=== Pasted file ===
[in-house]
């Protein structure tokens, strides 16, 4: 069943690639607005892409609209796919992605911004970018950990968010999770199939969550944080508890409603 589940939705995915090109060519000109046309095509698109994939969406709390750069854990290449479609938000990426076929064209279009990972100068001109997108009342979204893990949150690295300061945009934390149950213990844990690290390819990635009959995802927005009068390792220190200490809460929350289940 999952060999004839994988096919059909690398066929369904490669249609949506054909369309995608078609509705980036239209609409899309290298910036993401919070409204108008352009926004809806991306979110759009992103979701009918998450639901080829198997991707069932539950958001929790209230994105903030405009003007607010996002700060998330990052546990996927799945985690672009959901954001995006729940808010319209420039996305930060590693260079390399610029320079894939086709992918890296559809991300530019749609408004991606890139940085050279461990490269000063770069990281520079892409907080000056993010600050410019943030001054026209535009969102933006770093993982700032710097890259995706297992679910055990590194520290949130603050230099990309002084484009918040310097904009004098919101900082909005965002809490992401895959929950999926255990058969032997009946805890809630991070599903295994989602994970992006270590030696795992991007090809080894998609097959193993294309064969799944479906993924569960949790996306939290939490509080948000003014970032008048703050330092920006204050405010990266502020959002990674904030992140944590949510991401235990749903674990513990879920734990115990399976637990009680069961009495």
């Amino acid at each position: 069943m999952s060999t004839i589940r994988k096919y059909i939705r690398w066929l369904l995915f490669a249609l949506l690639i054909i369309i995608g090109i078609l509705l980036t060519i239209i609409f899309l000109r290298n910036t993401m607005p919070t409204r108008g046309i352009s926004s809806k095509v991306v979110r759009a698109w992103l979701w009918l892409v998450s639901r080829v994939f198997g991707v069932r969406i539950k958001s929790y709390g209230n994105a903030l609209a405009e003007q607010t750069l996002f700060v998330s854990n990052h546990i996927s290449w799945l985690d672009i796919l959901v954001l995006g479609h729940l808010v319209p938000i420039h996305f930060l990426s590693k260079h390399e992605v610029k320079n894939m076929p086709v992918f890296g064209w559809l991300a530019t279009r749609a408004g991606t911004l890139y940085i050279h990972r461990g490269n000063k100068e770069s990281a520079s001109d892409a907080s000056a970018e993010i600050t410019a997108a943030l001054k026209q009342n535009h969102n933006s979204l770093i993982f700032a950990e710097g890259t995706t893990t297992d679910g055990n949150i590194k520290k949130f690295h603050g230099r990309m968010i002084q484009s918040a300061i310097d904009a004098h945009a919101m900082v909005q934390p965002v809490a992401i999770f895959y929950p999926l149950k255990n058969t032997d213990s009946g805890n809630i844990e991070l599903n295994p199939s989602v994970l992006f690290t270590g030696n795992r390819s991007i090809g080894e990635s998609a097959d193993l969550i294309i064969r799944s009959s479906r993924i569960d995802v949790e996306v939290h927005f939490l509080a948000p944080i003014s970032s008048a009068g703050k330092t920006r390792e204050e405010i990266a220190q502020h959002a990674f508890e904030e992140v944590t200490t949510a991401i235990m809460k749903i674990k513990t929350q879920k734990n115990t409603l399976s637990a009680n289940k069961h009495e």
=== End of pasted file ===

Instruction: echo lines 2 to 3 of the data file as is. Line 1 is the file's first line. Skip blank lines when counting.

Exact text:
């Protein structure tokens, strides 16, 4: 069943690639607005892409609209796919992605911004970018950990968010999770199939969550944080508890409603 589940939705995915090109060519000109046309095509698109994939969406709390750069854990290449479609938000990426076929064209279009990972100068001109997108009342979204893990949150690295300061945009934390149950213990844990690290390819990635009959995802927005009068390792220190200490809460929350289940 999952060999004839994988096919059909690398066929369904490669249609949506054909369309995608078609509705980036239209609409899309290298910036993401919070409204108008352009926004809806991306979110759009992103979701009918998450639901080829198997991707069932539950958001929790209230994105903030405009003007607010996002700060998330990052546990996927799945985690672009959901954001995006729940808010319209420039996305930060590693260079390399610029320079894939086709992918890296559809991300530019749609408004991606890139940085050279461990490269000063770069990281520079892409907080000056993010600050410019943030001054026209535009969102933006770093993982700032710097890259995706297992679910055990590194520290949130603050230099990309002084484009918040310097904009004098919101900082909005965002809490992401895959929950999926255990058969032997009946805890809630991070599903295994989602994970992006270590030696795992991007090809080894998609097959193993294309064969799944479906993924569960949790996306939290939490509080948000003014970032008048703050330092920006204050405010990266502020959002990674904030992140944590949510991401235990749903674990513990879920734990115990399976637990009680069961009495």
């Amino acid at each position: 069943m999952s060999t004839i589940r994988k096919y059909i939705r690398w066929l369904l995915f490669a249609l949506l690639i054909i369309i995608g090109i078609l509705l980036t060519i239209i609409f899309l000109r290298n910036t993401m607005p919070t409204r108008g046309i352009s926004s809806k095509v991306v979110r759009a698109w992103l979701w009918l892409v998450s639901r080829v994939f198997g991707v069932r969406i539950k958001s929790y709390g209230n994105a903030l609209a405009e003007q607010t750069l996002f700060v998330s854990n990052h546990i996927s290449w799945l985690d672009i796919l959901v954001l995006g479609h729940l808010v319209p938000i420039h996305f930060l990426s590693k260079h390399e992605v610029k320079n894939m076929p086709v992918f890296g064209w559809l991300a530019t279009r749609a408004g991606t911004l890139y940085i050279h990972r461990g490269n000063k100068e770069s990281a520079s001109d892409a907080s000056a970018e993010i600050t410019a997108a943030l001054k026209q009342n535009h969102n933006s979204l770093i993982f700032a950990e710097g890259t995706t893990t297992d679910g055990n949150i590194k520290k949130f690295h603050g230099r990309m968010i002084q484009s918040a300061i310097d904009a004098h945009a919101m900082v909005q934390p965002v809490a992401i999770f895959y929950p999926l149950k255990n058969t032997d213990s009946g805890n809630i844990e991070l599903n295994p199939s989602v994970l992006f690290t270590g030696n795992r390819s991007i090809g080894e990635s998609a097959d193993l969550i294309i064969r799944s009959s479906r993924i569960d995802v949790e996306v939290h927005f939490l509080a948000p944080i003014s970032s008048a009068g703050k330092t920006r390792e204050e405010i990266a220190q502020h959002a990674f508890e904030e992140v944590t200490t949510a991401i235990m809460k749903i674990k513990t929350q879920k734990n115990t409603l399976s637990a009680n289940k069961h009495e």